The Arizona Interscholastic Association's executive board has placed the Mesa High boys basketball team on probation for one year on a recruiting violation. The penalty will keep the Jackrabbits out of this year's postseason, but will expire before next year's state tournament.
Mesa reported a violation of AIA recruiting bylaws last month concerning transfer Blondy Baruti, who came to Mesa High last fall from the Congo. Baruti ended up living with the parents of Mesa assistant boys basketball coach Brandon Blitz after separating from his guardian.
Mesa took action last month and forfeited 10 wins it had accumulated through early January.
"The board, in looking at the facts that were brought forward, determined that the necessary sanction was probation," said Chuck Schmidt, the chief operations officer at the AIA.
Mesa coach Shane Burcar thought the game forfeitures were more than enough.
"If what we did was deliberate, then fair enough," he said. "But we shouldn't be on probation because we didn't do anything wrong."
Mesa is given the opportunity to appeal, but likely will not.
Mesa district athletic director Steve Hogen said he was disappointed in the decision, but if the team had to be placed on probation, he was glad it took place this year.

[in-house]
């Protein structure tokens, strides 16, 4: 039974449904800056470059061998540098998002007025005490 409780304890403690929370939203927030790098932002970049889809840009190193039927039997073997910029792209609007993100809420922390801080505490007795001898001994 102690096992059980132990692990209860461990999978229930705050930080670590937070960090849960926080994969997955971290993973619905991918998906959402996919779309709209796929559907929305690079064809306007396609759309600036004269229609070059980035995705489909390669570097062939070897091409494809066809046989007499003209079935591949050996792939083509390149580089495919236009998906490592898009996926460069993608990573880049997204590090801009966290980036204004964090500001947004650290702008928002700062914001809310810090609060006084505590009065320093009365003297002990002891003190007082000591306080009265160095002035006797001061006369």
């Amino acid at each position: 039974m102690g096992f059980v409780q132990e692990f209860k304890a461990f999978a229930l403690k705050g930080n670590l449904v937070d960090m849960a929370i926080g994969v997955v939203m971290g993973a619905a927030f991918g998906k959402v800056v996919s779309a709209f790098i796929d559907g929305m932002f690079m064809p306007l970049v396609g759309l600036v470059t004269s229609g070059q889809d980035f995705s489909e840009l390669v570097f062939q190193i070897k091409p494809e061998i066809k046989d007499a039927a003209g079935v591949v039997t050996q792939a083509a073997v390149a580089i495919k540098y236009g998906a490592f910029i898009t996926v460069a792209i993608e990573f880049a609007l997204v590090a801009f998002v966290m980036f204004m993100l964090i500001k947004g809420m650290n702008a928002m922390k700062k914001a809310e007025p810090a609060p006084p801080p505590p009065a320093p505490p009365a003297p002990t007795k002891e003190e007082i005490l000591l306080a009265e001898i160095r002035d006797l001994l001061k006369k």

The forfeitures of the earlier games gave Mesa a slim chance of making this year's state tournament.
"Though I'm disappointed, at least it didn't extend to two years," Hogen said.
Before the decision was made, Mesa needed to win the East Valley Region tournament in order to qualify for the state tournament.
Now, its season is over.
The Jackrabbits were scheduled to play Tuesday night against Mesa Westwood, but forfeited that game. Westwood will move on to play Mesa Mountain View today.
Burcar wasn't aware that his game would get canceled if the team was put on probation.
"We were prepared and ready to play," Burcar said. "The timing was bad. We were told five hours before our game."
The players were notified 2 minutes after Burcar got the word.
"You feel bad for the players the most, especially the seniors," Hogen said.
While Burcar doesn't agree with the decision, he isn't interested in keeping the issue alive any longer.
"We'll just take our medicine and go forward," he said.